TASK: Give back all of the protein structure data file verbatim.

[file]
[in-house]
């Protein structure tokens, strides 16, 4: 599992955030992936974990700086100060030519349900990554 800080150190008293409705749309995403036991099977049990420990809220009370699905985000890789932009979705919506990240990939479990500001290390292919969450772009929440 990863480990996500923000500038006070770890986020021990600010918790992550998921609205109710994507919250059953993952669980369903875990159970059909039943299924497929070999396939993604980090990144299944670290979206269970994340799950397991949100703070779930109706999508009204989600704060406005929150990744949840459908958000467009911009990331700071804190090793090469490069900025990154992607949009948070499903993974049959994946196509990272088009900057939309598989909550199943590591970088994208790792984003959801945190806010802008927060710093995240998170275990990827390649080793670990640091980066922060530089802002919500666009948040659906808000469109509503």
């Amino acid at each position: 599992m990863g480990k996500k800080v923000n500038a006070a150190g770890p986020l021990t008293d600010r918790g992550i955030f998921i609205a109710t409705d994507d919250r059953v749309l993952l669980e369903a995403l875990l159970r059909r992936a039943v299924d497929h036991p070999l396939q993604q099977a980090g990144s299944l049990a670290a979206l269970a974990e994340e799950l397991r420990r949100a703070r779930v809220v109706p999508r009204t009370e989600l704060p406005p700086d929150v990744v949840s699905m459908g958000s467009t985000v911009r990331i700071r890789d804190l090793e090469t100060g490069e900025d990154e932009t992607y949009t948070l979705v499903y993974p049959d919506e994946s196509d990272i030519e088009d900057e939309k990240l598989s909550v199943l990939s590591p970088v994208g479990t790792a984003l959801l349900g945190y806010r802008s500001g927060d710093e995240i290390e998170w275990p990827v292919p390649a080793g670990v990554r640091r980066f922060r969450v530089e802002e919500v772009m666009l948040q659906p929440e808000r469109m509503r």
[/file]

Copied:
[in-house]
């Protein structure tokens, strides 16, 4: 599992955030992936974990700086100060030519349900990554 800080150190008293409705749309995403036991099977049990420990809220009370699905985000890789932009979705919506990240990939479990500001290390292919969450772009929440 990863480990996500923000500038006070770890986020021990600010918790992550998921609205109710994507919250059953993952669980369903875990159970059909039943299924497929070999396939993604980090990144299944670290979206269970994340799950397991949100703070779930109706999508009204989600704060406005929150990744949840459908958000467009911009990331700071804190090793090469490069900025990154992607949009948070499903993974049959994946196509990272088009900057939309598989909550199943590591970088994208790792984003959801945190806010802008927060710093995240998170275990990827390649080793670990640091980066922060530089802002919500666009948040659906808000469109509503």
């Amino acid at each position: 599992m990863g480990k996500k800080v923000n500038a006070a150190g770890p986020l021990t008293d600010r918790g992550i955030f998921i609205a109710t409705d994507d919250r059953v749309l993952l669980e369903a995403l875990l159970r059909r992936a039943v299924d497929h036991p070999l396939q993604q099977a980090g990144s299944l049990a670290a979206l269970a974990e994340e799950l397991r420990r949100a703070r779930v809220v109706p999508r009204t009370e989600l704060p406005p700086d929150v990744v949840s699905m459908g958000s467009t985000v911009r990331i700071r890789d804190l090793e090469t100060g490069e900025d990154e932009t992607y949009t948070l979705v499903y993974p049959d919506e994946s196509d990272i030519e088009d900057e939309k990240l598989s909550v199943l990939s590591p970088v994208g479990t790792a984003l959801l349900g945190y806010r802008s500001g927060d710093e995240i290390e998170w275990p990827v292919p390649a080793g670990v990554r640091r980066f922060r969450v530089e802002e919500v772009m666009l948040q659906p929440e808000r469109m509503r």